Posts Tagged ‘construction sites’

Silos with Windows

June 16, 2009

Any jobsite is a conglomeration of various interests, each holed up in the silo of their own discipline (e.g. trade specialty, consulting specialty, specialty inspector, etc.) The GC acts as the conduit that ties each silo into the project. Unfortunately, there’s no established protocol for neighboring silos to share information. Except of course, when there’s a problem. Then there’s plenty of conversation, though it could be somewhat contentious.


Think about your relationships with your neighbors at home. There are those that you chat with frequently and those that barely wave. When it comes time for you to take over all of the street parking for your kid’s birthday party, which neighbor is going to be the one who blows up at you and starts yelling across the street?

Keep that scene in mind the next time you’re on site and you come across a new inspector, engineer or low voltage electrician that you have no reason to talk to. Five minutes of “Hi, How d’ya do?” Could pay off for both of you down the road.


Everything is Temporary on a Construction Site

August 15, 2008

In a scene from Moonstruck Loretta’s father played by Vincent Gardenia in a rather exasperating moment proclaims “Everything is temporary!”  Truer words were never spoken, especially when it comes to a construction site (ironically, Gardenia’s character is a plumber.)

Everything in a construction site is temporary. The obvious – office trailers, porta-potties, etc. And the not-so-obvious – quality systems and business relationships.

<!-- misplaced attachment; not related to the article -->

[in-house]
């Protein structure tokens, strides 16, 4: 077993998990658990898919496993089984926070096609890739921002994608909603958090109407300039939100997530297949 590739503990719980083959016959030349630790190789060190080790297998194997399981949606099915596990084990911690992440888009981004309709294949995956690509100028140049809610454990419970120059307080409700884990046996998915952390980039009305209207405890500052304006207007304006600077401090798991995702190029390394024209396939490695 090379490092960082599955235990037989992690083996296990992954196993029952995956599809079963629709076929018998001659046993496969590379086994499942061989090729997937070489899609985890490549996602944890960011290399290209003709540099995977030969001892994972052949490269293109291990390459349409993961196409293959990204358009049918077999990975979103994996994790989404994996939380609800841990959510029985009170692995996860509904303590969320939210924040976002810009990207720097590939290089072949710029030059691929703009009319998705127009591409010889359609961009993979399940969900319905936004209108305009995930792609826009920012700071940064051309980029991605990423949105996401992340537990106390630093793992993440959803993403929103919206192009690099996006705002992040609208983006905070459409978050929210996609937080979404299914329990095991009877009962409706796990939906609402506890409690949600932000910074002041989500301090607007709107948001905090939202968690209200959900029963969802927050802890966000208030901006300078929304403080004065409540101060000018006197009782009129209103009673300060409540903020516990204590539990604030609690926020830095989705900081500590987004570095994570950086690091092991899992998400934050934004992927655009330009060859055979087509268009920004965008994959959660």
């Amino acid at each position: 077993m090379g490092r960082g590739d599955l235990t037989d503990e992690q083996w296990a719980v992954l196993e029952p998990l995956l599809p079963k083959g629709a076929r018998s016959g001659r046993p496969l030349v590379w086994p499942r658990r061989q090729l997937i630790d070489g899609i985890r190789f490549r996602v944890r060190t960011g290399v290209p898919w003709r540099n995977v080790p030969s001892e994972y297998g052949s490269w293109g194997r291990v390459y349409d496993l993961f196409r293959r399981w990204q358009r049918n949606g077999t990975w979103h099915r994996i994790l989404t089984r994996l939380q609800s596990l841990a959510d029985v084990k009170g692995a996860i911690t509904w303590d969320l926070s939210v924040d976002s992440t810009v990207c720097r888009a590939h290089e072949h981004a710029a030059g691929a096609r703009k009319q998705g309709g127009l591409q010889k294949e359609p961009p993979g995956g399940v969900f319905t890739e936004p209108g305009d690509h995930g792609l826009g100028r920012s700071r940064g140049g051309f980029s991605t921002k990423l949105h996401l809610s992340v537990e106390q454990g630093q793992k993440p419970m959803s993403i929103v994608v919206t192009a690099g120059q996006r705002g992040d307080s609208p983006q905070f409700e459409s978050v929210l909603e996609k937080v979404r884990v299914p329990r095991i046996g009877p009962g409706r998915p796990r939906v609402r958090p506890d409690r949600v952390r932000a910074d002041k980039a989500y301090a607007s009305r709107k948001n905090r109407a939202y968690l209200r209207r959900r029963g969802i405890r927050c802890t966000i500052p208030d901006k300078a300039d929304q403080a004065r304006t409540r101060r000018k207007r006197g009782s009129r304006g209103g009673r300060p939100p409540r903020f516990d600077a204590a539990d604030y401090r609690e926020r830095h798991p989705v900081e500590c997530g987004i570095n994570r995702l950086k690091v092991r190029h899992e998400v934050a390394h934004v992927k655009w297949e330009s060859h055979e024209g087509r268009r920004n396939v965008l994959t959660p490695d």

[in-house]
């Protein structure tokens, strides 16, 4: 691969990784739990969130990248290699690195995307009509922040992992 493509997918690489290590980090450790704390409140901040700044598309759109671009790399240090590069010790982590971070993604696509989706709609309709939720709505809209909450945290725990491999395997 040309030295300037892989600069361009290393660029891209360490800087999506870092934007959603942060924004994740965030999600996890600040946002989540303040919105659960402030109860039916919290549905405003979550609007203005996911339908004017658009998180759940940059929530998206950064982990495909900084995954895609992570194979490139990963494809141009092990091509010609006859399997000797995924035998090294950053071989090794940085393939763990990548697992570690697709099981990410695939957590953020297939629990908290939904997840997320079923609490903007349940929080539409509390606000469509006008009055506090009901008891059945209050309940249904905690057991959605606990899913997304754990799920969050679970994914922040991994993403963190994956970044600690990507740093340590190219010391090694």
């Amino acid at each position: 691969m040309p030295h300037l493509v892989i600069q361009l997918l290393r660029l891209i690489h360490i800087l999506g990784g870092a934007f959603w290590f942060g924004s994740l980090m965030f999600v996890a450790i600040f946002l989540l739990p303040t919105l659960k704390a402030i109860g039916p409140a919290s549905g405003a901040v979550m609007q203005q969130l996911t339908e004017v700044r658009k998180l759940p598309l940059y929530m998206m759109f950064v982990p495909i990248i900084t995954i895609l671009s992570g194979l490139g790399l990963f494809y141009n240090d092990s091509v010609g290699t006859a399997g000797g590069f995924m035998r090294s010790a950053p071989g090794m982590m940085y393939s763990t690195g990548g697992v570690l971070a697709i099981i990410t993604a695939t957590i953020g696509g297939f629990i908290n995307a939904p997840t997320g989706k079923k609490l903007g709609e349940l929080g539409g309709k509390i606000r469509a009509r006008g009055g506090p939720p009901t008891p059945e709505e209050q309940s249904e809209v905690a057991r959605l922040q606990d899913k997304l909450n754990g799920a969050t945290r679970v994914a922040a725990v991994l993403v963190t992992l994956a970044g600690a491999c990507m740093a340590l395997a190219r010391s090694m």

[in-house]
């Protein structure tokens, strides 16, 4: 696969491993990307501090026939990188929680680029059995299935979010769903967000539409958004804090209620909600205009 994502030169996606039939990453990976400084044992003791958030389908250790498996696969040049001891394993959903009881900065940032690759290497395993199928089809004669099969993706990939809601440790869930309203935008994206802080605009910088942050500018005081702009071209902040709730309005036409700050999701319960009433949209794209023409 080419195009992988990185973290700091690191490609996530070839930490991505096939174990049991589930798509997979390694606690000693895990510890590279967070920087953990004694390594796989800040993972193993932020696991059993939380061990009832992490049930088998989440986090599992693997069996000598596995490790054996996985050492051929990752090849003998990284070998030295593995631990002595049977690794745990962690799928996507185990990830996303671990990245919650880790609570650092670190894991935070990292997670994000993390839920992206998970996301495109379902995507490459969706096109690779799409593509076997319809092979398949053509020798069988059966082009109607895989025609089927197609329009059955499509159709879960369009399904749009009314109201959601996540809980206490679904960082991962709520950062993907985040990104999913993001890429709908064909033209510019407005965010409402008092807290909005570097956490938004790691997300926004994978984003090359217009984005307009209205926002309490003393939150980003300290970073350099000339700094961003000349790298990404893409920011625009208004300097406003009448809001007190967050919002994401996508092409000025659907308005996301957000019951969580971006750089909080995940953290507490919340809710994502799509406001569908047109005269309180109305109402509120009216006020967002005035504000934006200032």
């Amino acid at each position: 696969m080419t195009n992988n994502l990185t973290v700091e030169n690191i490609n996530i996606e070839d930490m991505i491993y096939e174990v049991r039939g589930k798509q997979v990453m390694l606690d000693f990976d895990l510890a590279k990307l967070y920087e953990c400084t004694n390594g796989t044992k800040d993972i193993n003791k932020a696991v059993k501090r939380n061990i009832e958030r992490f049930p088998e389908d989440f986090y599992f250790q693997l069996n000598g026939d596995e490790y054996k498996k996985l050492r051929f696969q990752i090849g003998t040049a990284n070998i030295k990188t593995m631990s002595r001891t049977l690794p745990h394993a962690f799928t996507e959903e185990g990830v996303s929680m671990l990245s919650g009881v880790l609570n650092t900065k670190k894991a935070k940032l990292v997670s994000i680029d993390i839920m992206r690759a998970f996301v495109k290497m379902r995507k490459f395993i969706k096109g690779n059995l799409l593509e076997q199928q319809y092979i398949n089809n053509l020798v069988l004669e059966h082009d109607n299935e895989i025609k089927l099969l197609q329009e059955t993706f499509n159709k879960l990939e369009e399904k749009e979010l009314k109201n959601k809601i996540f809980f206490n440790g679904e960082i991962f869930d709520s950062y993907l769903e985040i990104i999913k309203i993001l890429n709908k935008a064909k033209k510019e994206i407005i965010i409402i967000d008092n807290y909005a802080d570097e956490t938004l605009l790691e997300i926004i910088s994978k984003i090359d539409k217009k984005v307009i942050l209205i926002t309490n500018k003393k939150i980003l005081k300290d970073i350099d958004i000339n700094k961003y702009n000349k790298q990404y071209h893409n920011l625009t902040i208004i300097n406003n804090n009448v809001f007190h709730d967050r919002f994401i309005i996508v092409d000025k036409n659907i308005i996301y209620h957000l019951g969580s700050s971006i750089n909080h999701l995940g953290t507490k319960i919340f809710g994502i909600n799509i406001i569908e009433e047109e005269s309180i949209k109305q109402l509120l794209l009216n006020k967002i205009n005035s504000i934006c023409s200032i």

In this setting, why would any principle project partner invest financially in an enduring quality system that becomes as important to the building as the foundation?   It just doesn’t pencil out.  As a result, I’ve seen contractors who use standalone spreadsheets (created from scratch by the Quality Manager) to record the conditions on $150 million projects.  To put this in perspective, imagine how absurd it would seem for a factory with a $50 million operating budget to similar ad-hoc documents.

It’s ultimately up to the fiduciary partners (banks and insurers) who have a longer term interest in the success of the building to demand better. Improved systems for recording and monitoring construction operations add significant value to a building  during its construction by providing a means to reduce defects. The payoff for such systems would continue over the useful life of the building as the details of construction remain fresh and accessible years after the last sections of temporary fencing having been hauled away.